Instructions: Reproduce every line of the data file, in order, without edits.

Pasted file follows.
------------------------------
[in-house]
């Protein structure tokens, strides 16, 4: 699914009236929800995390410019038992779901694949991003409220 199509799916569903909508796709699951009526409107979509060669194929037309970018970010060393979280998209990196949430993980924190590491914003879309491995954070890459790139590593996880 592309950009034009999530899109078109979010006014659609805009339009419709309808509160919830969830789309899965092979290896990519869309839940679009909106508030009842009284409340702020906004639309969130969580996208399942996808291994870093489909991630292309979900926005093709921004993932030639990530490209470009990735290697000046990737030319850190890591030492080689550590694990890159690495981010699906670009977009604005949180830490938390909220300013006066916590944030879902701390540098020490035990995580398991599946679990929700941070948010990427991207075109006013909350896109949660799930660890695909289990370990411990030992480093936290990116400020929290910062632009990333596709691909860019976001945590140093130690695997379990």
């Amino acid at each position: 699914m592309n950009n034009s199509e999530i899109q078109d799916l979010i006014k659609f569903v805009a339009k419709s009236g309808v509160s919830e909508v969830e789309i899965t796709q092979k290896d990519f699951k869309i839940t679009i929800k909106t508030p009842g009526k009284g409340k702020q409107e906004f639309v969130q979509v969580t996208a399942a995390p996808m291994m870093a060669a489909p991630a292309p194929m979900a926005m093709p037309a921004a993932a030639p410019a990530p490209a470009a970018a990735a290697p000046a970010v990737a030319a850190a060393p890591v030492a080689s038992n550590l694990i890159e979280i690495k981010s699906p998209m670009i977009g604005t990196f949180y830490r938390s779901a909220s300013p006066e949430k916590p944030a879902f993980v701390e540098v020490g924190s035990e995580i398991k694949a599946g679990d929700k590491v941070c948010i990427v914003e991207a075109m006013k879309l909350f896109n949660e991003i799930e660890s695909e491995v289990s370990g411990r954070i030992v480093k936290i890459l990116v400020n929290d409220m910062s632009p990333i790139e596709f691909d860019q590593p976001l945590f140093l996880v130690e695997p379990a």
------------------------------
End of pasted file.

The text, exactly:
[in-house]
């Protein structure tokens, strides 16, 4: 699914009236929800995390410019038992779901694949991003409220 199509799916569903909508796709699951009526409107979509060669194929037309970018970010060393979280998209990196949430993980924190590491914003879309491995954070890459790139590593996880 592309950009034009999530899109078109979010006014659609805009339009419709309808509160919830969830789309899965092979290896990519869309839940679009909106508030009842009284409340702020906004639309969130969580996208399942996808291994870093489909991630292309979900926005093709921004993932030639990530490209470009990735290697000046990737030319850190890591030492080689550590694990890159690495981010699906670009977009604005949180830490938390909220300013006066916590944030879902701390540098020490035990995580398991599946679990929700941070948010990427991207075109006013909350896109949660799930660890695909289990370990411990030992480093936290990116400020929290910062632009990333596709691909860019976001945590140093130690695997379990």
């Amino acid at each position: 699914m592309n950009n034009s199509e999530i899109q078109d799916l979010i006014k659609f569903v805009a339009k419709s009236g309808v509160s919830e909508v969830e789309i899965t796709q092979k290896d990519f699951k869309i839940t679009i929800k909106t508030p009842g009526k009284g409340k702020q409107e906004f639309v969130q979509v969580t996208a399942a995390p996808m291994m870093a060669a489909p991630a292309p194929m979900a926005m093709p037309a921004a993932a030639p410019a990530p490209a470009a970018a990735a290697p000046a970010v990737a030319a850190a060393p890591v030492a080689s038992n550590l694990i890159e979280i690495k981010s699906p998209m670009i977009g604005t990196f949180y830490r938390s779901a909220s300013p006066e949430k916590p944030a879902f993980v701390e540098v020490g924190s035990e995580i398991k694949a599946g679990d929700k590491v941070c948010i990427v914003e991207a075109m006013k879309l909350f896109n949660e991003i799930e660890s695909e491995v289990s370990g411990r954070i030992v480093k936290i890459l990116v400020n929290d409220m910062s632009p990333i790139e596709f691909d860019q590593p976001l945590f140093l996880v130690e695997p379990a």